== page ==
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Friday, April 3, 2020

Bellingham wants green energy, green living

Solar panels were installed on Taylor Dock near Boulevard Park in summer 2018. // Photo by Harrison Amelang

By Ian Ferguson

Demand for solar panel installations are becoming increasingly common in Whatcom County, and the industry is there to match it. Bellingham businesses, homeowners and renters have been putting in work to build a more energy-efficient community, said Nick Hartrich, outreach manager with Puget Sound Energy.

According to Hartrich, the process started in 2016 after the city entered into the Georgetown University Energy Prize competition. The community that saved the most energy would receive a $5 million award to be used toward the development of green energy systems that decrease a city’s use of fossil fuels. By the end of the competition, Bellingham had tied for third place out of 49 areas involved.

During the competition, Hartrich urged the community to sign up for the PSE Green Energy Program, a program that allows PSE patrons to offset their carbon emissions by investing their bill toward greener energy sources.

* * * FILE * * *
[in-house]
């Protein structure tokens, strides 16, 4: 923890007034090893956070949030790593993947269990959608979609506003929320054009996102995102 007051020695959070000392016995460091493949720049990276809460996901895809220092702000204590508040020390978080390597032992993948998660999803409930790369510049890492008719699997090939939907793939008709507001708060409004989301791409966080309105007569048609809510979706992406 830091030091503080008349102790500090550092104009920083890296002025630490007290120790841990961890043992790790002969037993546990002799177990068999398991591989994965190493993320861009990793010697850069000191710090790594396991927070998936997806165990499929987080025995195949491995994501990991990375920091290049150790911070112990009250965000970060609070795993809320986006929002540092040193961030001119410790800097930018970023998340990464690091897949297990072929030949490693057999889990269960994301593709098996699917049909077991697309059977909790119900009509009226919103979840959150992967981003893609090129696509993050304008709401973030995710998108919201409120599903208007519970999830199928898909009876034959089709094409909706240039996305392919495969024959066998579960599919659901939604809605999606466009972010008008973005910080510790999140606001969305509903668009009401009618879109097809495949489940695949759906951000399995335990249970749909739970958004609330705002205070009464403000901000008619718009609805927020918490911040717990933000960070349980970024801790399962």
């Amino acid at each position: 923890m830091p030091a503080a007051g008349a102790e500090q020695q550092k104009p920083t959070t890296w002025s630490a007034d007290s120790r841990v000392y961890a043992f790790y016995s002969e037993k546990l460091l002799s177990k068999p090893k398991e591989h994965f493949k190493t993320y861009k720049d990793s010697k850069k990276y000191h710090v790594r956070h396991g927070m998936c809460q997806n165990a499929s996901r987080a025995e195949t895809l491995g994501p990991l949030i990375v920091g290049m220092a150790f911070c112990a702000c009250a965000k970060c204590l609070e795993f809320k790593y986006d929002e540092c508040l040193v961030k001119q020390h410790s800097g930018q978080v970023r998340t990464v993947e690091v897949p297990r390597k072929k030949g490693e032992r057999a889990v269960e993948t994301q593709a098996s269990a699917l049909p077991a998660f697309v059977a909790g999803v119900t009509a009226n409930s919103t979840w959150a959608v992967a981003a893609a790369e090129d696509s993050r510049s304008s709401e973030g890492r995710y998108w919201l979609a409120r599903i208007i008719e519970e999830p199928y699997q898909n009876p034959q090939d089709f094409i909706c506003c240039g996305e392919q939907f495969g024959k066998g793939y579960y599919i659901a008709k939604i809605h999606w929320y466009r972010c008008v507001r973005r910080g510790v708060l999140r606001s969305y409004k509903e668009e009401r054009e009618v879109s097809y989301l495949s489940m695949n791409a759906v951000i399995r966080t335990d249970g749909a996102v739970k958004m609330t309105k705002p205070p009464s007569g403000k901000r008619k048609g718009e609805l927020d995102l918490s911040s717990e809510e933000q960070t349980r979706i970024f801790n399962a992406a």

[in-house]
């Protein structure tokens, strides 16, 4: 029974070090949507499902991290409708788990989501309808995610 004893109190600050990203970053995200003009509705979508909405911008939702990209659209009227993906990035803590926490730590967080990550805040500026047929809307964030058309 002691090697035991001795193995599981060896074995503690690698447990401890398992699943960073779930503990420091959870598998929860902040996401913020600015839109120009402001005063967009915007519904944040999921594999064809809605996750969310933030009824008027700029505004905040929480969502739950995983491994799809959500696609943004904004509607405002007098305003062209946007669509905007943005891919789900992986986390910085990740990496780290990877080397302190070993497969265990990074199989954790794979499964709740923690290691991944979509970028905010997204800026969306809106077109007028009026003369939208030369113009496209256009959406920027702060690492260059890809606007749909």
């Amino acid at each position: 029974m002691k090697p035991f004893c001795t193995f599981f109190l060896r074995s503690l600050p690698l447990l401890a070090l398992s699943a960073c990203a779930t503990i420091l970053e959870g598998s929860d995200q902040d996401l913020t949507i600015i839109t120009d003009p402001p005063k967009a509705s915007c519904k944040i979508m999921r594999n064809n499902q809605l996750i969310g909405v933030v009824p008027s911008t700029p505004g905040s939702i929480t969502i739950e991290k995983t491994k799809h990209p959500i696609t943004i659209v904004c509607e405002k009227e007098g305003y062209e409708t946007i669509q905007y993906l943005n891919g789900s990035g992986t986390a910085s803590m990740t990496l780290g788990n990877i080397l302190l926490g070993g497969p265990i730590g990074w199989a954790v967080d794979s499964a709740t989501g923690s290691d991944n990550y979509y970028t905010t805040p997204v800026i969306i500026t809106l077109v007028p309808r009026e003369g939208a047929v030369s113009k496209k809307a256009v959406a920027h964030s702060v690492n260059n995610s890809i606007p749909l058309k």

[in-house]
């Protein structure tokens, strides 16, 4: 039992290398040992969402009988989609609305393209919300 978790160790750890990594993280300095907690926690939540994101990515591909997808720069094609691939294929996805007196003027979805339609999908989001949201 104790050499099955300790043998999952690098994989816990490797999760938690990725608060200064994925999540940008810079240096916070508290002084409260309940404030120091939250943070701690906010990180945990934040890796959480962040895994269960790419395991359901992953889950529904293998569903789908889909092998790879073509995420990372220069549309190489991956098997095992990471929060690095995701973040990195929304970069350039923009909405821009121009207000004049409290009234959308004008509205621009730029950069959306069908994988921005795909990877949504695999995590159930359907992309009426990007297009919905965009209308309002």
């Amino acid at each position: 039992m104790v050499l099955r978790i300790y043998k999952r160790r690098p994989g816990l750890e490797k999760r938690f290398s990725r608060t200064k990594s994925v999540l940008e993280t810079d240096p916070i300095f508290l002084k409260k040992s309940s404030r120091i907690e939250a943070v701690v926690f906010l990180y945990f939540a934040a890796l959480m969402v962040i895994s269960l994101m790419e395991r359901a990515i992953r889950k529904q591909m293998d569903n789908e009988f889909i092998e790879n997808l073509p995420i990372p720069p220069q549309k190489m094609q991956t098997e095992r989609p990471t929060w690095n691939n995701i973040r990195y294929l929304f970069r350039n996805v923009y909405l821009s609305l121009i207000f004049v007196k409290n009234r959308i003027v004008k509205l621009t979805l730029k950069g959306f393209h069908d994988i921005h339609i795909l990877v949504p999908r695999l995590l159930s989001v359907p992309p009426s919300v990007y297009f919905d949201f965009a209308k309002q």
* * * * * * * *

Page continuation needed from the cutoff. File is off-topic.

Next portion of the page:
PSE set a time period for the community and pledged that they would donate $100 toward a solar installation for every person who signed up. Five hundred sign-ups later, the community and PSE raised $50,000 toward a solar installation in Bellingham.

The solar panels were installed on Taylor Dock at Boulevard Park this summer, delivered in an unorthodox fashion.

At Cornwall Beach on June 27, rowboats and bicycles were loaded with an array of solar modules to be transported to Taylor Dock. Carriers were escorted by an entourage of community members excited to celebrate the community’s green energy efforts.

“I don’t know if that could have happened anywhere else on earth,” Hartrich said.

The panels were made by Itek Energy, a local solar panel manufacturer. With their facility located on Cornwell Avenue, just steps away from Cornwall Beach, the community was able to achieve an installation that generated zero carbon emissions.

The panels were put up by local installation company, Ecotech Solar. Ty Chang, who specializes in technical sales and design at Ecotech, said the company is proud of the work done at Taylor Dock.

Hartrich said the location was chosen because of its high traffic and good sun exposure. Both Hartrich and Chang agreed that the public visibility of these panels would add to the progression of renewable energy in Bellingham. The more people see and hear about solar energy, the more appeal around it will increase, Chang said.

From his experiences with Ecotech, Chang said the industry is already changing. The cost of solar panels has been consistently decreasing in the past years, and as a result, solar power is no longer a wealthy person’s commodity.

“We’re working with teachers, firefighters take your pick, its a huge range of folks, ” Chang said.



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